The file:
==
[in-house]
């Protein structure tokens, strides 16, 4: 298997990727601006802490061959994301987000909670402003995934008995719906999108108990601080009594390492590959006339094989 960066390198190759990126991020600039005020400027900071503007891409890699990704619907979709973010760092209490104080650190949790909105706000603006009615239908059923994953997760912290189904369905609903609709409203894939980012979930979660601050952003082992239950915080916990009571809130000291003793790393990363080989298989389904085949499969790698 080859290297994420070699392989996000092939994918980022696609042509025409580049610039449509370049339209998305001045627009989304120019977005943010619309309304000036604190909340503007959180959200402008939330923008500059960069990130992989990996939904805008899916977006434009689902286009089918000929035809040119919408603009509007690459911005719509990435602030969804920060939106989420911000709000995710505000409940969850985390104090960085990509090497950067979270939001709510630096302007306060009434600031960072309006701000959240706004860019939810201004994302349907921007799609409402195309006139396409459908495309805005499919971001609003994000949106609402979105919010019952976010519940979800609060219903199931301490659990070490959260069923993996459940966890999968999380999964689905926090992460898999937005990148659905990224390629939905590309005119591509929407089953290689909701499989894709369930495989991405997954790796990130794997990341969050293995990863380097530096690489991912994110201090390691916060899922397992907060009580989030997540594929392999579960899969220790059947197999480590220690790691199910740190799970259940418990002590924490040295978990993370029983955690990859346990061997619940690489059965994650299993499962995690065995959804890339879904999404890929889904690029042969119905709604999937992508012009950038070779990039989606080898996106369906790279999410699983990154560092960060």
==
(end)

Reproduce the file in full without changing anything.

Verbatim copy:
[in-house]
């Protein structure tokens, strides 16, 4: 298997990727601006802490061959994301987000909670402003995934008995719906999108108990601080009594390492590959006339094989 960066390198190759990126991020600039005020400027900071503007891409890699990704619907979709973010760092209490104080650190949790909105706000603006009615239908059923994953997760912290189904369905609903609709409203894939980012979930979660601050952003082992239950915080916990009571809130000291003793790393990363080989298989389904085949499969790698 080859290297994420070699392989996000092939994918980022696609042509025409580049610039449509370049339209998305001045627009989304120019977005943010619309309304000036604190909340503007959180959200402008939330923008500059960069990130992989990996939904805008899916977006434009689902286009089918000929035809040119919408603009509007690459911005719509990435602030969804920060939106989420911000709000995710505000409940969850985390104090960085990509090497950067979270939001709510630096302007306060009434600031960072309006701000959240706004860019939810201004994302349907921007799609409402195309006139396409459908495309805005499919971001609003994000949106609402979105919010019952976010519940979800609060219903199931301490659990070490959260069923993996459940966890999968999380999964689905926090992460898999937005990148659905990224390629939905590309005119591509929407089953290689909701499989894709369930495989991405997954790796990130794997990341969050293995990863380097530096690489991912994110201090390691916060899922397992907060009580989030997540594929392999579960899969220790059947197999480590220690790691199910740190799970259940418990002590924490040295978990993370029983955690990859346990061997619940690489059965994650299993499962995690065995959804890339879904999404890929889904690029042969119905709604999937992508012009950038070779990039989606080898996106369906790279999410699983990154560092960060």